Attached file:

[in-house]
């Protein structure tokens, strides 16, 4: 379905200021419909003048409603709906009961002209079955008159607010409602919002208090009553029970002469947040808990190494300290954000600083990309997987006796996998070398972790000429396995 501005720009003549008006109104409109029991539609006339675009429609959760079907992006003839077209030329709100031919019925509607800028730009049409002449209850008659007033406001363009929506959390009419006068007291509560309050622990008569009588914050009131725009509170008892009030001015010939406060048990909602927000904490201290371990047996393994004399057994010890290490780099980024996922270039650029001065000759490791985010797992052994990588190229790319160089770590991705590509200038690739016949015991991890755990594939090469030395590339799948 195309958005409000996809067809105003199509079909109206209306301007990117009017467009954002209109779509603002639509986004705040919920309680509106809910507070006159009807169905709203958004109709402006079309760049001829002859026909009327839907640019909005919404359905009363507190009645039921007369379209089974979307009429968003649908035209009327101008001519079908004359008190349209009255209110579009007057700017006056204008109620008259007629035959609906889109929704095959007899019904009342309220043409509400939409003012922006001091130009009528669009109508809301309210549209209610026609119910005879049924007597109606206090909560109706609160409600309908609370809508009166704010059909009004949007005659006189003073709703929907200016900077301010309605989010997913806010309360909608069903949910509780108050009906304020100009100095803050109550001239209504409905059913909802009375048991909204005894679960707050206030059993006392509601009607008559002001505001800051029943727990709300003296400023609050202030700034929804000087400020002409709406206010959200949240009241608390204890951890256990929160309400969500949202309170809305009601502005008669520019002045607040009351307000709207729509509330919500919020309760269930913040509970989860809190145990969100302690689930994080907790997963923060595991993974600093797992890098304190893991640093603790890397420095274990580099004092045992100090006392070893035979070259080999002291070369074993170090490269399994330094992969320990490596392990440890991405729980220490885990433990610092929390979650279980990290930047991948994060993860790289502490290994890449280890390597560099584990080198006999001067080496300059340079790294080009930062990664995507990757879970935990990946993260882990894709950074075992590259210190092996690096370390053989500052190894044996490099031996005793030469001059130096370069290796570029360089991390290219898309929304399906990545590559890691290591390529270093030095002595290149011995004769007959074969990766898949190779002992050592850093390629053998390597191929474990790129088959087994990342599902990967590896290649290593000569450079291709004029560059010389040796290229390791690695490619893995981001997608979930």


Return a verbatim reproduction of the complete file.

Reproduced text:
[in-house]
């Protein structure tokens, strides 16, 4: 379905200021419909003048409603709906009961002209079955008159607010409602919002208090009553029970002469947040808990190494300290954000600083990309997987006796996998070398972790000429396995 501005720009003549008006109104409109029991539609006339675009429609959760079907992006003839077209030329709100031919019925509607800028730009049409002449209850008659007033406001363009929506959390009419006068007291509560309050622990008569009588914050009131725009509170008892009030001015010939406060048990909602927000904490201290371990047996393994004399057994010890290490780099980024996922270039650029001065000759490791985010797992052994990588190229790319160089770590991705590509200038690739016949015991991890755990594939090469030395590339799948 195309958005409000996809067809105003199509079909109206209306301007990117009017467009954002209109779509603002639509986004705040919920309680509106809910507070006159009807169905709203958004109709402006079309760049001829002859026909009327839907640019909005919404359905009363507190009645039921007369379209089974979307009429968003649908035209009327101008001519079908004359008190349209009255209110579009007057700017006056204008109620008259007629035959609906889109929704095959007899019904009342309220043409509400939409003012922006001091130009009528669009109508809301309210549209209610026609119910005879049924007597109606206090909560109706609160409600309908609370809508009166704010059909009004949007005659006189003073709703929907200016900077301010309605989010997913806010309360909608069903949910509780108050009906304020100009100095803050109550001239209504409905059913909802009375048991909204005894679960707050206030059993006392509601009607008559002001505001800051029943727990709300003296400023609050202030700034929804000087400020002409709406206010959200949240009241608390204890951890256990929160309400969500949202309170809305009601502005008669520019002045607040009351307000709207729509509330919500919020309760269930913040509970989860809190145990969100302690689930994080907790997963923060595991993974600093797992890098304190893991640093603790890397420095274990580099004092045992100090006392070893035979070259080999002291070369074993170090490269399994330094992969320990490596392990440890991405729980220490885990433990610092929390979650279980990290930047991948994060993860790289502490290994890449280890390597560099584990080198006999001067080496300059340079790294080009930062990664995507990757879970935990990946993260882990894709950074075992590259210190092996690096370390053989500052190894044996490099031996005793030469001059130096370069290796570029360089991390290219898309929304399906990545590559890691290591390529270093030095002595290149011995004769007959074969990766898949190779002992050592850093390629053998390597191929474990790129088959087994990342599902990967590896290649290593000569450079291709004029560059010389040796290229390791690695490619893995981001997608979930």